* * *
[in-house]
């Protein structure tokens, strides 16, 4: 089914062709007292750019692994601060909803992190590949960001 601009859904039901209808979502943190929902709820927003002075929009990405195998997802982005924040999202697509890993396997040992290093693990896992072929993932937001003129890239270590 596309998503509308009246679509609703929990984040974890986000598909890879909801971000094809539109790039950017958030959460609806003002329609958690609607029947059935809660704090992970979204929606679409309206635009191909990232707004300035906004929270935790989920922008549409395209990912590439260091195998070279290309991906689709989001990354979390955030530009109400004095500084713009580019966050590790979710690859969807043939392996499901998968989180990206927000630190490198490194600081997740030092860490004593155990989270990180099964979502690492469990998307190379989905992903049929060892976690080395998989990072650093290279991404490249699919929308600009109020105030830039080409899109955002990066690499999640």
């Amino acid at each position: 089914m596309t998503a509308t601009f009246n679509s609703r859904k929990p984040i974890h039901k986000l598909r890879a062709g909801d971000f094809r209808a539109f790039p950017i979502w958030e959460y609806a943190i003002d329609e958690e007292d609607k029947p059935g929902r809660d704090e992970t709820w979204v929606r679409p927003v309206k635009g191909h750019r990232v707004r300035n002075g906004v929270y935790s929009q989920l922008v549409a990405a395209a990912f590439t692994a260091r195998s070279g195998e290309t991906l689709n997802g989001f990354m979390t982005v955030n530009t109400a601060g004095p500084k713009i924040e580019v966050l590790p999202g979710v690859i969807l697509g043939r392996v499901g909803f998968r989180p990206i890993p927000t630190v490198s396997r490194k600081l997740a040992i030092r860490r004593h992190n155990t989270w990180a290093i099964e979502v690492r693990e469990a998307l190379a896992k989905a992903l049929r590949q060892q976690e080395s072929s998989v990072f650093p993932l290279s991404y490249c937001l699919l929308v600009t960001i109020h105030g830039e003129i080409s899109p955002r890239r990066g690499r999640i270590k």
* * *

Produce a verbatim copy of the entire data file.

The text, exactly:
[in-house]
């Protein structure tokens, strides 16, 4: 089914062709007292750019692994601060909803992190590949960001 601009859904039901209808979502943190929902709820927003002075929009990405195998997802982005924040999202697509890993396997040992290093693990896992072929993932937001003129890239270590 596309998503509308009246679509609703929990984040974890986000598909890879909801971000094809539109790039950017958030959460609806003002329609958690609607029947059935809660704090992970979204929606679409309206635009191909990232707004300035906004929270935790989920922008549409395209990912590439260091195998070279290309991906689709989001990354979390955030530009109400004095500084713009580019966050590790979710690859969807043939392996499901998968989180990206927000630190490198490194600081997740030092860490004593155990989270990180099964979502690492469990998307190379989905992903049929060892976690080395998989990072650093290279991404490249699919929308600009109020105030830039080409899109955002990066690499999640």
């Amino acid at each position: 089914m596309t998503a509308t601009f009246n679509s609703r859904k929990p984040i974890h039901k986000l598909r890879a062709g909801d971000f094809r209808a539109f790039p950017i979502w958030e959460y609806a943190i003002d329609e958690e007292d609607k029947p059935g929902r809660d704090e992970t709820w979204v929606r679409p927003v309206k635009g191909h750019r990232v707004r300035n002075g906004v929270y935790s929009q989920l922008v549409a990405a395209a990912f590439t692994a260091r195998s070279g195998e290309t991906l689709n997802g989001f990354m979390t982005v955030n530009t109400a601060g004095p500084k713009i924040e580019v966050l590790p999202g979710v690859i969807l697509g043939r392996v499901g909803f998968r989180p990206i890993p927000t630190v490198s396997r490194k600081l997740a040992i030092r860490r004593h992190n155990t989270w990180a290093i099964e979502v690492r693990e469990a998307l190379a896992k989905a992903l049929r590949q060892q976690e080395s072929s998989v990072f650093p993932l290279s991404y490249c937001l699919l929308v600009t960001i109020h105030g830039e003129i080409s899109p955002r890239r990066g690499r999640i270590k």